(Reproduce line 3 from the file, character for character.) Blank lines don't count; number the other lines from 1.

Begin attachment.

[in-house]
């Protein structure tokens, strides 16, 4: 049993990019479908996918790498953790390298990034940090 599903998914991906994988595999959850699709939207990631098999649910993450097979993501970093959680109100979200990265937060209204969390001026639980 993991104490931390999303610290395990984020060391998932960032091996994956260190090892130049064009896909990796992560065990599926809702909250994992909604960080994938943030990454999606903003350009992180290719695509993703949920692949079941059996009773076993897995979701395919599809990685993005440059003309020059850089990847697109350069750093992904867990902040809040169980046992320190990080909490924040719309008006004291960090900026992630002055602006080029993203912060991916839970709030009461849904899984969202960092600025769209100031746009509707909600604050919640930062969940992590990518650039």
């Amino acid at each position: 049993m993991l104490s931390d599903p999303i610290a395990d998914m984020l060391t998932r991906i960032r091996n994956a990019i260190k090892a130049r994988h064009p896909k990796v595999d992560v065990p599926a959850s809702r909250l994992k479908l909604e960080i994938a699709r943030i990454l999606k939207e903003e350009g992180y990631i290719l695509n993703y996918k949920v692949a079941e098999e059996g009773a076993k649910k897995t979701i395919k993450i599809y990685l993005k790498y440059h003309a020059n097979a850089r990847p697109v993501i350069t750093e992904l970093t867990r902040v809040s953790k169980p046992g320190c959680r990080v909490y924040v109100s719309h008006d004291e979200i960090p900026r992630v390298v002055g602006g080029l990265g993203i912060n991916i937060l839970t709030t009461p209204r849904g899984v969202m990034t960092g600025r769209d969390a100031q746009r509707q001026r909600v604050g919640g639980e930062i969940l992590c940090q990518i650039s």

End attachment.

């Amino acid at each position: 049993m993991l104490s931390d599903p999303i610290a395990d998914m984020l060391t998932r991906i960032r091996n994956a990019i260190k090892a130049r994988h064009p896909k990796v595999d992560v065990p599926a959850s809702r909250l994992k479908l909604e960080i994938a699709r943030i990454l999606k939207e903003e350009g992180y990631i290719l695509n993703y996918k949920v692949a079941e098999e059996g009773a076993k649910k897995t979701i395919k993450i599809y990685l993005k790498y440059h003309a020059n097979a850089r990847p697109v993501i350069t750093e992904l970093t867990r902040v809040s953790k169980p046992g320190c959680r990080v909490y924040v109100s719309h008006d004291e979200i960090p900026r992630v390298v002055g602006g080029l990265g993203i912060n991916i937060l839970t709030t009461p209204r849904g899984v969202m990034t960092g600025r769209d969390a100031q746009r509707q001026r909600v604050g919640g639980e930062i969940l992590c940090q990518i650039s």